BRK representatives did not respond to the Hook's request for comment, but have previously said that the company now supports photoelectric legislation. Indeed, the company's home page offers a link to that position, citing "scientifically substantiated research" confirming that ionizations are prone to false alarms and that "to silence a triggered smoke alarm, about 22 percent of consumers will remove the battery, leaving the alarm inoperable and potentially putting the residence and its occupants at risk should a true fire occur."

Turnbull imagines another safety-conscious father like him with a child going off to college.

"He goes to Lowe's or Home Depot, wants to get a smoke detector," says Turnbull, noting that under current laws and labeling, that father isn't going to get much guidance from the detector labels.

"He's going to find that they're both approved by all of the same agencies," Turnbull says. "He's not going to say, 'Gee, I wonder what kind of fire my son's going to die from. Is it going to be a raging fire? Or a slow smoky fire?' He'll say, 'Gee, I'll just take this one.' It's not an issue that people pay attention to because no one thinks it's going to happen."

Changing laws so that ionizations are labeled unsuitable for residential use, Dennis says, is a start. The other way, he adds, is to create liability– as the Australia-based World Fire Safety Foundation did by providing tenants with country-specific letters to notify their landlords that the smoke detectors in their properties are inadequate.

 "If you put people on notice that there's a problem, and they ignore it, now they're liable," he says. "If you had an airbag in your car and the same type of statistics, it would be an outrage. Why are people dying in house fires when their smoke detectors have batteries?" 

It's a question, the fathers believe, that won't need to be asked anymore if lawmakers, fire organizations, and smoke detector manufacturers listen.

"I'll never know whether she would have survived if she had an extra five minutes," says Dennis. "But I think a photoelectric would have given her an advantage. "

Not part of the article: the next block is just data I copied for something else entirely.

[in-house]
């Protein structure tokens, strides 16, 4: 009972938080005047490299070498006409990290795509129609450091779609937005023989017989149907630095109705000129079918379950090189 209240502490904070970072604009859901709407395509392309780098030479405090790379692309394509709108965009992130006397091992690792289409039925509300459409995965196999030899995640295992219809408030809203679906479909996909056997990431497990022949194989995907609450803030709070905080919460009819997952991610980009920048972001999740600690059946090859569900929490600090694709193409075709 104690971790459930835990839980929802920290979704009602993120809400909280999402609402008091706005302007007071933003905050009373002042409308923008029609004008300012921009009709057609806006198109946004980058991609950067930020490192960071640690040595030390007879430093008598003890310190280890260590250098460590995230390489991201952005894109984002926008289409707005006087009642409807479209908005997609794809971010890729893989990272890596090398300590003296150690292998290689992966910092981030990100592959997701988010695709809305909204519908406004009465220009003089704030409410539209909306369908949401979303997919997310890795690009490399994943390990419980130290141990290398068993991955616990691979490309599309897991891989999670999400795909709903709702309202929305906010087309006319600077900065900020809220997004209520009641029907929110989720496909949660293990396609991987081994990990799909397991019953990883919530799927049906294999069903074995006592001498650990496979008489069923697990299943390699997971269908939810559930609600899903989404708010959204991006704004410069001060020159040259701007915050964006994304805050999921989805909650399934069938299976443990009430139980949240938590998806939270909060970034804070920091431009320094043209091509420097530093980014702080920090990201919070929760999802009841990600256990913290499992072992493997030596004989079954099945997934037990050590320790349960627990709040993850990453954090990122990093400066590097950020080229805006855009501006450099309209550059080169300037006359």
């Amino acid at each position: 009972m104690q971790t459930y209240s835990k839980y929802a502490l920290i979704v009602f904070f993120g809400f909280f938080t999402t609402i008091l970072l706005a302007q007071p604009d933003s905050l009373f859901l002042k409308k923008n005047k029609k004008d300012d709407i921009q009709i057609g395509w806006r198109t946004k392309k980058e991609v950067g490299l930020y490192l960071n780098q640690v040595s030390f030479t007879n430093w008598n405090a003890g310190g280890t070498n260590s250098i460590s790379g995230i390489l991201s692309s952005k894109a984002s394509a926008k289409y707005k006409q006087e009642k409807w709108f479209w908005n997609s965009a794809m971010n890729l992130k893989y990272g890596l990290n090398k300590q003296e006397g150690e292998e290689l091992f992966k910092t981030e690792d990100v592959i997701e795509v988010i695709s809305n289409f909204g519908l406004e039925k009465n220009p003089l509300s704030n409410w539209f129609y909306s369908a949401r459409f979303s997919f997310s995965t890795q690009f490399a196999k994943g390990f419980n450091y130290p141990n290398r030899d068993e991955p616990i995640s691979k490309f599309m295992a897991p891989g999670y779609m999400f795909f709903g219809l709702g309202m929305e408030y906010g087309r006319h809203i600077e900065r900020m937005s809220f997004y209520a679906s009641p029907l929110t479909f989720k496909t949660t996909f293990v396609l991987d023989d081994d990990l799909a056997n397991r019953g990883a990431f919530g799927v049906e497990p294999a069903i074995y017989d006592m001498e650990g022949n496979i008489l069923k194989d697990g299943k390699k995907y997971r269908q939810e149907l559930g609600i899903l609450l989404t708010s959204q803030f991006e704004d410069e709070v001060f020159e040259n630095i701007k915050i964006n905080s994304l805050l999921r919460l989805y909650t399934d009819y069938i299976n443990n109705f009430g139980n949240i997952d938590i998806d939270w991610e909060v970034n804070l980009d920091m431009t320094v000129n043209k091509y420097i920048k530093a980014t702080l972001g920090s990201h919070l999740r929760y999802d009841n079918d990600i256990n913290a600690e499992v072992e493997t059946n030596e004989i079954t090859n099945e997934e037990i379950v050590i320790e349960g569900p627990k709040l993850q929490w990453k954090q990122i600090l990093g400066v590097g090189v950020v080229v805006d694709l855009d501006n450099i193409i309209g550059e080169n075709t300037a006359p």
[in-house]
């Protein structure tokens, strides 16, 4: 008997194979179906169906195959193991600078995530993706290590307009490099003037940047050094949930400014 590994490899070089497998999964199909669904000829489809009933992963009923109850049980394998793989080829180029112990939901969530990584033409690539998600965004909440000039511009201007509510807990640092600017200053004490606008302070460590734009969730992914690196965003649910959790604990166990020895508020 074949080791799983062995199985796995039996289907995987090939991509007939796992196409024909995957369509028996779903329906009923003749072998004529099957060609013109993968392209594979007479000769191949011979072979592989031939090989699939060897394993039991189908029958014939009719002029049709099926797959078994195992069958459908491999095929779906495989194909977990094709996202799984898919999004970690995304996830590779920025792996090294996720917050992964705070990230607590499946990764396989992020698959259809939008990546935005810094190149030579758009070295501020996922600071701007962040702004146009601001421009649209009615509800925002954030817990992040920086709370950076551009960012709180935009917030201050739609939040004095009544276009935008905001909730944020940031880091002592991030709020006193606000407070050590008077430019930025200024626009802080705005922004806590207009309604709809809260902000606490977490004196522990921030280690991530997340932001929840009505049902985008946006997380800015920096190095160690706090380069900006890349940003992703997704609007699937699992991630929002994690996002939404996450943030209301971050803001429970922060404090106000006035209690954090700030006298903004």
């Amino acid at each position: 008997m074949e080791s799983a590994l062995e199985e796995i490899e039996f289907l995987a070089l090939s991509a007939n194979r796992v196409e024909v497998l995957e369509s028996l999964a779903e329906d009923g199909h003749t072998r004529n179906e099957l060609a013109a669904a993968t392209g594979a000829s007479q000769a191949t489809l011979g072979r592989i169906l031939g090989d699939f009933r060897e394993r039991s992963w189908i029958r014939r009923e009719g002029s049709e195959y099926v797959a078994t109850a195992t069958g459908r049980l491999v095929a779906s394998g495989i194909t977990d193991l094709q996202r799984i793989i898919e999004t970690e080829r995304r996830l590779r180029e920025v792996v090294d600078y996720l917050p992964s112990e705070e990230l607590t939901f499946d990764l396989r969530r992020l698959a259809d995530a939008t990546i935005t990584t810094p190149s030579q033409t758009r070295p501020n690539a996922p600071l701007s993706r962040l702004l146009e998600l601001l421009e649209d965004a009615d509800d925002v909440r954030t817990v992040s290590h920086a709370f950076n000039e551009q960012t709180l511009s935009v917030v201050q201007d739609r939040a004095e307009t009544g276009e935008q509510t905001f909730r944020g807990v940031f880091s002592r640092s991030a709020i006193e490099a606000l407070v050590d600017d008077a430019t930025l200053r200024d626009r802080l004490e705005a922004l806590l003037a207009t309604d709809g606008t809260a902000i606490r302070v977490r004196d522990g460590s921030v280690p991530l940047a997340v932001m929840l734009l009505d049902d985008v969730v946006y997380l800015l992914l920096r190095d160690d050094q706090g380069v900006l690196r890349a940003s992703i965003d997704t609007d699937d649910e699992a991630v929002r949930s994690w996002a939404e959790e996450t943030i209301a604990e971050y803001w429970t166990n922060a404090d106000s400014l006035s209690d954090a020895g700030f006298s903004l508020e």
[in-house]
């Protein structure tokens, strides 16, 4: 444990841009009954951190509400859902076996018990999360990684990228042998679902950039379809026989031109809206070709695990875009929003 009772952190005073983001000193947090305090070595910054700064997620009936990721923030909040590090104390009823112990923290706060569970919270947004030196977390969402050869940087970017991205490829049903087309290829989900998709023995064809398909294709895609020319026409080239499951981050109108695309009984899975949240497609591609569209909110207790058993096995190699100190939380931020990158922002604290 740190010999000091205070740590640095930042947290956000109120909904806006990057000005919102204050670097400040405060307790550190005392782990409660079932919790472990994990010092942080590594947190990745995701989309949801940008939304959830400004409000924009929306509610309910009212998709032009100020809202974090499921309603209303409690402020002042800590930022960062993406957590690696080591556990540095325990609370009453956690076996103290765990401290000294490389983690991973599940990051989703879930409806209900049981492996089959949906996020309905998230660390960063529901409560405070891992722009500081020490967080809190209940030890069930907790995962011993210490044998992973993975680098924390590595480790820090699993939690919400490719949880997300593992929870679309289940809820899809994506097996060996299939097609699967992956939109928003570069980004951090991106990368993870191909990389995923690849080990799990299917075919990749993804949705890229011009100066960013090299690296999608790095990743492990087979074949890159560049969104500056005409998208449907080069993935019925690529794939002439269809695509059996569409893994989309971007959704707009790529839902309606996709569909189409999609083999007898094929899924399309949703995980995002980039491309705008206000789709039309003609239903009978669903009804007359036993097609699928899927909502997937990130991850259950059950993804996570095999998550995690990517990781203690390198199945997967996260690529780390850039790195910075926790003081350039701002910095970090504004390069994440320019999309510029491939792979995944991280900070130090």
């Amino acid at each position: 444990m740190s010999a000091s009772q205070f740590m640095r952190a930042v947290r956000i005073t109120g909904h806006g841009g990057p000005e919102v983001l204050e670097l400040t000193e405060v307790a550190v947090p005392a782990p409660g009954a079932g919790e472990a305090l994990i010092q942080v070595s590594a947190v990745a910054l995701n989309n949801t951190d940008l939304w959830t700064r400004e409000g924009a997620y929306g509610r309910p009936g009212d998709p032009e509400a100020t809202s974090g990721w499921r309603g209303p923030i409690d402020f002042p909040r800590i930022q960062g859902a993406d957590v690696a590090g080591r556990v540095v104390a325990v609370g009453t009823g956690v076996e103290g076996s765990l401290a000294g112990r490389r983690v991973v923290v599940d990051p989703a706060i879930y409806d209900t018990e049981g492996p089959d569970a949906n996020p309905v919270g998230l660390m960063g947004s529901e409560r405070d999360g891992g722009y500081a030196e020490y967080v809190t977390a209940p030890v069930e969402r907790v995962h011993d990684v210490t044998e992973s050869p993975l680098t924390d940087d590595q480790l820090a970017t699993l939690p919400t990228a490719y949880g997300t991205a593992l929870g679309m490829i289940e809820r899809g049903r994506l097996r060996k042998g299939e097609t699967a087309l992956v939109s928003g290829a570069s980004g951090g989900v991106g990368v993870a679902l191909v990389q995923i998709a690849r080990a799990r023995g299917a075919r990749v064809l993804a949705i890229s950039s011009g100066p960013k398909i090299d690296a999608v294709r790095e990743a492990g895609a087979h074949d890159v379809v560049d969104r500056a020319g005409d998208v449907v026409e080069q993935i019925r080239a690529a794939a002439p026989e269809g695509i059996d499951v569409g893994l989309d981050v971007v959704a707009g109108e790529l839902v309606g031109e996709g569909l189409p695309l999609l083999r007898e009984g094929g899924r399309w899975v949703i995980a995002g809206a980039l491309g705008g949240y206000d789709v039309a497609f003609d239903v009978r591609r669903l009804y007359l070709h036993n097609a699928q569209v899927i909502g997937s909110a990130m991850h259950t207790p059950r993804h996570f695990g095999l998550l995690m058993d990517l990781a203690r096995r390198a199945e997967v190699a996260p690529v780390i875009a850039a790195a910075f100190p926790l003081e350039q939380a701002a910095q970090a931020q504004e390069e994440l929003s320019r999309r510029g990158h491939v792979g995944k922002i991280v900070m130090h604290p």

The off-campus residence near Miami University in Oxford, Ohio where Julie Turnbull and two others perished in 2005 was equipped with 17 ionization detectors.

The 2003 fire that killed Andrea Dennis and four other students in an off-campus house at Ohio State University was deliberately set. The arsonist has never been arrested. The house was equipped with ionization detectors.

Approximately 70 percent of UVA's 21,000 students live in off-campus housing around the university. National statistics confirm that the vast majority– upwards of 90 percent– of American houses and apartments are equipped with ionization detectors, leaving residents unprotected from the deadliest type of fire.

First years Waid Lester and Matt Perez live in Kellogg, which, like Cauthen and Woody residence halls, is protected by hardwired photoelectric detectors along with a back-up sprinkler system. UVA voluntarily switched from ionization units because of problems with false alarms.

Recovery is ongoing for Ashley Mauter, who survived a house fire on Lewis Mountain Road in 2007.

Although a survivor of the March 2007 fire in this Lewis Mountain Road duplex reported hearing the detector sounding as flames rapidly spread through his room, its alert came too late for two residents. Twenty-five year old Brett Quarterman died of his injuries, and his girlfriend Ashley Mauter received severe burns over 30 percent of her body.

Webb residence hall is one of eight UVA dormitories still equipped with ionization detectors. According to Chief Housing Officer Mark Doherty, the school will be replacing those units with photoelectric units in phases over the next couple of years.

An ionization detector in Webb residence hall is affixed to the wall near the suite's wi-fi box.